And while I have to continue to wonder how I would respond to such a thing, Geraldine Evans has to deal with this discovery everyday of her life now. And the perpetrator of this act is none other than Karl Jones - a wannabe author who hasn't the author skills to write his own stories, oh no, he has to plagiarize the hard work of Geraldine Evans.
Now, if the name Karl Jones strikes a chord with you it's probably because he does more than plagiarize. He first appeared on my radar a way back, when I broke the story of sexual role playing taking place on a book website known as Goodreads. These sexual role playing groups consist of both adults and minors. With the help of a few people, I was pointed in his direction and discovered that Karl Jones was a convicted child molester. He was, at that time of when I broke the story about him, a member of some of these sexual role play groups, and was an active participator.
Unbeknownst to me at the time however, was the knowledge that he didn't even bother writing his own books, and that he was plagiarizing the work of author Geraldine Evans. And because I broke the story on my "Looking Glass" blog about this pedophile, I felt it was my responsibility to also inform everyone about his plagiarizing ways. But instead of me simply telling you the story of what he did to Geraldine Evans, I thought it best if I allowed her to tell her own story - and to do so right here on my blog.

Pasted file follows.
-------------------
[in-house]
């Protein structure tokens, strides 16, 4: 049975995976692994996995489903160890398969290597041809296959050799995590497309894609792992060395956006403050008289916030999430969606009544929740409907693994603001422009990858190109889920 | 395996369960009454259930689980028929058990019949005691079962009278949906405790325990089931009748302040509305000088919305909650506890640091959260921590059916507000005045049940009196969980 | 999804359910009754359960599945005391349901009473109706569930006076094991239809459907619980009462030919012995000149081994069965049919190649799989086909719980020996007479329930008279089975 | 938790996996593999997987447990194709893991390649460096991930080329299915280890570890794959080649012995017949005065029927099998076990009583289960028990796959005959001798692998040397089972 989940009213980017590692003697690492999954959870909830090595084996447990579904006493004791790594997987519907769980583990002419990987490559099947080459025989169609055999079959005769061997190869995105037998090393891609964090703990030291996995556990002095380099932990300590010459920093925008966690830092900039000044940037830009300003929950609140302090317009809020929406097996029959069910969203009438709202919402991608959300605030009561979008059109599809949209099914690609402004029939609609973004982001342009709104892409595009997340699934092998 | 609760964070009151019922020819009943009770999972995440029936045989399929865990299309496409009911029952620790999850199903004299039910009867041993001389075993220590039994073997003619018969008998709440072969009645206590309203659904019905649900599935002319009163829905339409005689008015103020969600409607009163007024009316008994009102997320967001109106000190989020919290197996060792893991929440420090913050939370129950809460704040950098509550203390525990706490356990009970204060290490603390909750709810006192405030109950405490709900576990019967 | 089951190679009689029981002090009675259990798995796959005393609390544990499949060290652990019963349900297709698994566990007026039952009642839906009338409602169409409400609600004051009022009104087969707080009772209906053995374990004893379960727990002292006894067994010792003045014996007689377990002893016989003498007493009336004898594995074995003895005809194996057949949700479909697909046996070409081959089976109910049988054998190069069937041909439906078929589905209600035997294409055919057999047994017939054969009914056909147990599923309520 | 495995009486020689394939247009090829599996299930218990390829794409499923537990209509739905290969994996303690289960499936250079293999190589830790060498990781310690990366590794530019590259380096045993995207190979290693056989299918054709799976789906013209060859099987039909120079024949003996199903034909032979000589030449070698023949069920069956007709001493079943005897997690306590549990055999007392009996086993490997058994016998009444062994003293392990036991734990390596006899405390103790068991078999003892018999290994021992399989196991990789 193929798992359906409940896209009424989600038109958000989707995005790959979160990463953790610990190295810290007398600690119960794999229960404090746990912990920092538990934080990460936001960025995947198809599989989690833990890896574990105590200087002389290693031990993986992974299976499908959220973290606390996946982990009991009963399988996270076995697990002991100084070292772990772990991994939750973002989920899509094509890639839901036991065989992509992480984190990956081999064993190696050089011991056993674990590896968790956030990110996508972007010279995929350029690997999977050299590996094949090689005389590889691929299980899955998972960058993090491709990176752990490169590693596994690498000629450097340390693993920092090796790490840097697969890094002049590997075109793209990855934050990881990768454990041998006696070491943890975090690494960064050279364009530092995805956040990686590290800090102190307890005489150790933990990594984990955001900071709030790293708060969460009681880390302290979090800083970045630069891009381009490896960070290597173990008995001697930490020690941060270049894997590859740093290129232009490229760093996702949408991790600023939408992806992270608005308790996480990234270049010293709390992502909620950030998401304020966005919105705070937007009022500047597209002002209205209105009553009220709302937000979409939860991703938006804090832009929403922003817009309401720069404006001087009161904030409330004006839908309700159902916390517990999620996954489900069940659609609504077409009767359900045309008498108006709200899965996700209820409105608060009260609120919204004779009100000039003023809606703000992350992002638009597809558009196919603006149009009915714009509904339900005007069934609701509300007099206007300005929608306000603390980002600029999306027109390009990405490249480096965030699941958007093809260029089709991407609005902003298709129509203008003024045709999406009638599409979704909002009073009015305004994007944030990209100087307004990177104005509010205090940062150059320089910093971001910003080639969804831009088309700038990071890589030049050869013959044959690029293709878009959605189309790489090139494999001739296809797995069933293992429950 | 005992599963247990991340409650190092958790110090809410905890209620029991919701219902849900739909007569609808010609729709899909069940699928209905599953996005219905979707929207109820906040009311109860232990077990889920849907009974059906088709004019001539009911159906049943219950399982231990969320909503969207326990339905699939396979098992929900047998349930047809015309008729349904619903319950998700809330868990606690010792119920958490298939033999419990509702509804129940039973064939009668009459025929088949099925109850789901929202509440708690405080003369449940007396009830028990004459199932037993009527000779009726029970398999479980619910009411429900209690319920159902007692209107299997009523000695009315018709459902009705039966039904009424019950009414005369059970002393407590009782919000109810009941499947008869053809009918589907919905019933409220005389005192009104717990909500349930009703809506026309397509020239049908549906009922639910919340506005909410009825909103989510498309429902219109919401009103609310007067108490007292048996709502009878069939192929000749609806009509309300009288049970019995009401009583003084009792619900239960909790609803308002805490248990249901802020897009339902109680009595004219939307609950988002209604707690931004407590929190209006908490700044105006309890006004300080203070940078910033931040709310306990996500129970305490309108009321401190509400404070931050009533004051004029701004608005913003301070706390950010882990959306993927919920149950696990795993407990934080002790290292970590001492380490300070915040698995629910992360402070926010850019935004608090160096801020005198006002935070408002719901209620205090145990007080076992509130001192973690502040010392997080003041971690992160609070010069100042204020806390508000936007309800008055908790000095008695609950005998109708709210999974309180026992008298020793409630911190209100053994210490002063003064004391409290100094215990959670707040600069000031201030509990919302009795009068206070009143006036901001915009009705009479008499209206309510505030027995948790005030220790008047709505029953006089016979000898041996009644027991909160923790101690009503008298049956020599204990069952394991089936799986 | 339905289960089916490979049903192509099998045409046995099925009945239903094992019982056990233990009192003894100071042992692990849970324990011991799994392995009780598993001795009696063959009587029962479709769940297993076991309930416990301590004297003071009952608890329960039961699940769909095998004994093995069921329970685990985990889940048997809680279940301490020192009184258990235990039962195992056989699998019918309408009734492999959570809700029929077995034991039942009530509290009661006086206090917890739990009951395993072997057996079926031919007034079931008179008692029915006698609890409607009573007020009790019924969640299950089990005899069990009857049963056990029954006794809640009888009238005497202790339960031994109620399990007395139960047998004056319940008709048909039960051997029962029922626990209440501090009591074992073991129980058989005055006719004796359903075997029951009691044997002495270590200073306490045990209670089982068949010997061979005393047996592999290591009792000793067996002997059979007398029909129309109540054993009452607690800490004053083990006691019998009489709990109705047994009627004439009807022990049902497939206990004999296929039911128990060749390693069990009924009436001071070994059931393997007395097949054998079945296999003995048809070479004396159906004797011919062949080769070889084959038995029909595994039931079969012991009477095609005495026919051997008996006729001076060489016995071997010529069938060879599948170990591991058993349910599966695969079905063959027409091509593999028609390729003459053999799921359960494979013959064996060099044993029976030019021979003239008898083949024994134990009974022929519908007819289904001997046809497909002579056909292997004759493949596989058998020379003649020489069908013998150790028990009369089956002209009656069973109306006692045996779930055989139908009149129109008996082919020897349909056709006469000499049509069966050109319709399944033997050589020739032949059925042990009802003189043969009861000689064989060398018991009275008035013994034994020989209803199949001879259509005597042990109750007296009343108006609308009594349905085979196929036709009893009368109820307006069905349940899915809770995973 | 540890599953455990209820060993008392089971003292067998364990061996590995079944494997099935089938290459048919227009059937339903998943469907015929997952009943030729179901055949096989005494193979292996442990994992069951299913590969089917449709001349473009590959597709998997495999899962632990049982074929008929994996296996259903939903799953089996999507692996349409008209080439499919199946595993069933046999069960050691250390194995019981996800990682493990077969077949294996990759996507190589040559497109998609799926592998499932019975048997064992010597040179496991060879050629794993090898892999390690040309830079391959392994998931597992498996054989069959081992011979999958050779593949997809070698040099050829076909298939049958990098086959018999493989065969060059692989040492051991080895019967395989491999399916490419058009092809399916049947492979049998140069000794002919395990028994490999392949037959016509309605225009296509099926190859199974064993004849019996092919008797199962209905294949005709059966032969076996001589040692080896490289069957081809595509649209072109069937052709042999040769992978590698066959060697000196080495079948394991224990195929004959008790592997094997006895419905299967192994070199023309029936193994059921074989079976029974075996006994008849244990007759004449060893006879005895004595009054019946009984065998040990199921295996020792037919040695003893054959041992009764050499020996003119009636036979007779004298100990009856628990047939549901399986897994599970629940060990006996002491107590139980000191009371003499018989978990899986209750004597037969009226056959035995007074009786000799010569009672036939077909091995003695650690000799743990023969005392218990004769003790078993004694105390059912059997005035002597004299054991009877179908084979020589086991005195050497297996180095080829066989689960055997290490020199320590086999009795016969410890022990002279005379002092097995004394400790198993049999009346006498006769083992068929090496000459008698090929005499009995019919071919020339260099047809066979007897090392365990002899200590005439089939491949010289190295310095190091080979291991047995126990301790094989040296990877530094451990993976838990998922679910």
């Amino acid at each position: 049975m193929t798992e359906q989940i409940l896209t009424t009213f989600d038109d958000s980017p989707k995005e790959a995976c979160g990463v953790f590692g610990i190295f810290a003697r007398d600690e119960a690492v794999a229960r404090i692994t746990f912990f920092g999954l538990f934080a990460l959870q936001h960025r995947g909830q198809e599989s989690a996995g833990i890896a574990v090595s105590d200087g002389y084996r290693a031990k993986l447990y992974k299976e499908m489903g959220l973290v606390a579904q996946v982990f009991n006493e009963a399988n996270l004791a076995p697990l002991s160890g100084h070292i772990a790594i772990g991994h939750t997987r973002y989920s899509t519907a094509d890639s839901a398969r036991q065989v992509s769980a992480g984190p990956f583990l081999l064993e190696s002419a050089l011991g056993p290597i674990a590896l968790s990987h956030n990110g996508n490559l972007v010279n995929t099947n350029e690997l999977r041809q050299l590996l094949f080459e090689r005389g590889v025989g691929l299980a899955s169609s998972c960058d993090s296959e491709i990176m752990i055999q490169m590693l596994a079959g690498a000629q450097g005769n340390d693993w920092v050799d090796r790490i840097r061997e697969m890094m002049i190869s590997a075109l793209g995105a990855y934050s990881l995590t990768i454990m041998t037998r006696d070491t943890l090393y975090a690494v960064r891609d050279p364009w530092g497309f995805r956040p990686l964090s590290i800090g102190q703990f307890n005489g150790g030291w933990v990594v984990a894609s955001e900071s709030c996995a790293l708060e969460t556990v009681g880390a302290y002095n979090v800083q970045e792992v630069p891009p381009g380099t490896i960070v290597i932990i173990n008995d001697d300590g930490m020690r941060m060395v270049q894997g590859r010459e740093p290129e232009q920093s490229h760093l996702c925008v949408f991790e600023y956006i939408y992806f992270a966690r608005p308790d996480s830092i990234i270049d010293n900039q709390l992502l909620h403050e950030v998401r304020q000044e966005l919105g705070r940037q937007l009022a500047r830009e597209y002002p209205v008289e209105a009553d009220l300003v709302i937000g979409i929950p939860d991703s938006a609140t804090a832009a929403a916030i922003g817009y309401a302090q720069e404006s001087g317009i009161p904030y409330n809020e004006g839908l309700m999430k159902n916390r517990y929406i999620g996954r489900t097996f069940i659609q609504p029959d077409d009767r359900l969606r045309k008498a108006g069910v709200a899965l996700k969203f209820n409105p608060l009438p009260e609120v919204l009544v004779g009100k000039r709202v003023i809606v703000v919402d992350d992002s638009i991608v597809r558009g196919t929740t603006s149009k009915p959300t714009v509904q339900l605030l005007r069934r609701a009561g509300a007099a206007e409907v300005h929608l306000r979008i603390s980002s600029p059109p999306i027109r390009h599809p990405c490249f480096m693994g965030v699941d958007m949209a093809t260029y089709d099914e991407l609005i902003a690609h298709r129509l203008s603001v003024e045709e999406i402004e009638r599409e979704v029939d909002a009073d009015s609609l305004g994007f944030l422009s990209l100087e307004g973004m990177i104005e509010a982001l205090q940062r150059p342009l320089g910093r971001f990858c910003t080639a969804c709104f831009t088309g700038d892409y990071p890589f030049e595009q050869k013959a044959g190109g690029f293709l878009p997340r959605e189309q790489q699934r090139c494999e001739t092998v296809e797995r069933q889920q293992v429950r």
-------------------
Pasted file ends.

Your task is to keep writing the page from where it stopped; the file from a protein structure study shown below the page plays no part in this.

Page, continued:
So, without any further ramblings from me, here is Geraldine Evans herself to tell her story, in her own words, regarding Karl Jones and him plagiarizing her work.
It was just another day – you know the kind of thing – trying to sort out an urgent legal matter with tardy lawyers, heaving about a hundredweight of heavy plant pots away from my back wall so work can be done on a damp problem, wading through the usual bumf in my email inbox.
And then I opened an email from a lady who turned out to be a fan of my novels. She was writing to tell me that a man named Karl Jones had plagiarised two of the books in my Rafferty & Llewellyn mystery series.
My first reaction was one of astonishment that he’d bother! I’m hardly a household name. Surely, I thought, any plagiarist worth his salt and intent on stealing an author’s work would pick on someone other than a midlister like me.
Anyway, I checked this Jones character on Amazon and there he was, with his name as the author on the first two books in my 15-strong series. Clearly, an idle sort of thief because pretty much all he’d troubled to change to conceal his theft was names and places. Beyond that, there was little that’d troubled to alter in my stories. He’d just stolen my words wholesale in a totally brazen manner.